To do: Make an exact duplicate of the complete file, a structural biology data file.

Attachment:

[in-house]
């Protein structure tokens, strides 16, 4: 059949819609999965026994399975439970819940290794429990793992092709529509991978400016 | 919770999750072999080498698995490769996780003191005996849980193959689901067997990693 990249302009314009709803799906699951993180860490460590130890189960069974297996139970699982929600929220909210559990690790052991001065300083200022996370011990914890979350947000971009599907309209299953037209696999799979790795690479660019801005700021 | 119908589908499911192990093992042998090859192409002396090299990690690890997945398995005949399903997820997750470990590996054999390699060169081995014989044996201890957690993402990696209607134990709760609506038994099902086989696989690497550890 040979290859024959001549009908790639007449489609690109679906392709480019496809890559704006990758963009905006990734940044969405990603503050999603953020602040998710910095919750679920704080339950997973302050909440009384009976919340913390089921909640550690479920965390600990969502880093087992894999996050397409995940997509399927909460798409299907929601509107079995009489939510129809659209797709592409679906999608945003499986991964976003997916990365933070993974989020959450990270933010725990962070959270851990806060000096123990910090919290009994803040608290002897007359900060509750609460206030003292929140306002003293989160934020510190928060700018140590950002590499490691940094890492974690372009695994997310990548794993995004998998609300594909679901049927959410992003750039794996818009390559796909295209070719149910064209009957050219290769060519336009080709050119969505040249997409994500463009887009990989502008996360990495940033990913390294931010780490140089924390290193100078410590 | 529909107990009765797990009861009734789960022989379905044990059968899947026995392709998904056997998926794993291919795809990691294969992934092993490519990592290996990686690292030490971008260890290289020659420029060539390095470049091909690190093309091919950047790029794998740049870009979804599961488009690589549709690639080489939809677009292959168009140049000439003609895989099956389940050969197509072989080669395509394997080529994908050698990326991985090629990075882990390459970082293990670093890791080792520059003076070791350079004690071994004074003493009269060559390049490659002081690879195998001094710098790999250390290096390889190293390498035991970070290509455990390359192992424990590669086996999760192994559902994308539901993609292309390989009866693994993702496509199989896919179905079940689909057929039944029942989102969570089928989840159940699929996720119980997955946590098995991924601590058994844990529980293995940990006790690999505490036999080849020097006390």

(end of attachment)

[in-house]
């Protein structure tokens, strides 16, 4: 059949819609999965026994399975439970819940290794429990793992092709529509991978400016 | 919770999750072999080498698995490769996780003191005996849980193959689901067997990693 990249302009314009709803799906699951993180860490460590130890189960069974297996139970699982929600929220909210559990690790052991001065300083200022996370011990914890979350947000971009599907309209299953037209696999799979790795690479660019801005700021 | 119908589908499911192990093992042998090859192409002396090299990690690890997945398995005949399903997820997750470990590996054999390699060169081995014989044996201890957690993402990696209607134990709760609506038994099902086989696989690497550890 040979290859024959001549009908790639007449489609690109679906392709480019496809890559704006990758963009905006990734940044969405990603503050999603953020602040998710910095919750679920704080339950997973302050909440009384009976919340913390089921909640550690479920965390600990969502880093087992894999996050397409995940997509399927909460798409299907929601509107079995009489939510129809659209797709592409679906999608945003499986991964976003997916990365933070993974989020959450990270933010725990962070959270851990806060000096123990910090919290009994803040608290002897007359900060509750609460206030003292929140306002003293989160934020510190928060700018140590950002590499490691940094890492974690372009695994997310990548794993995004998998609300594909679901049927959410992003750039794996818009390559796909295209070719149910064209009957050219290769060519336009080709050119969505040249997409994500463009887009990989502008996360990495940033990913390294931010780490140089924390290193100078410590 | 529909107990009765797990009861009734789960022989379905044990059968899947026995392709998904056997998926794993291919795809990691294969992934092993490519990592290996990686690292030490971008260890290289020659420029060539390095470049091909690190093309091919950047790029794998740049870009979804599961488009690589549709690639080489939809677009292959168009140049000439003609895989099956389940050969197509072989080669395509394997080529994908050698990326991985090629990075882990390459970082293990670093890791080792520059003076070791350079004690071994004074003493009269060559390049490659002081690879195998001094710098790999250390290096390889190293390498035991970070290509455990390359192992424990590669086996999760192994559902994308539901993609292309390989009866693994993702496509199989896919179905079940689909057929039944029942989102969570089928989840159940699929996720119980997955946590098995991924601590058994844990529980293995940990006790690999505490036999080849020097006390």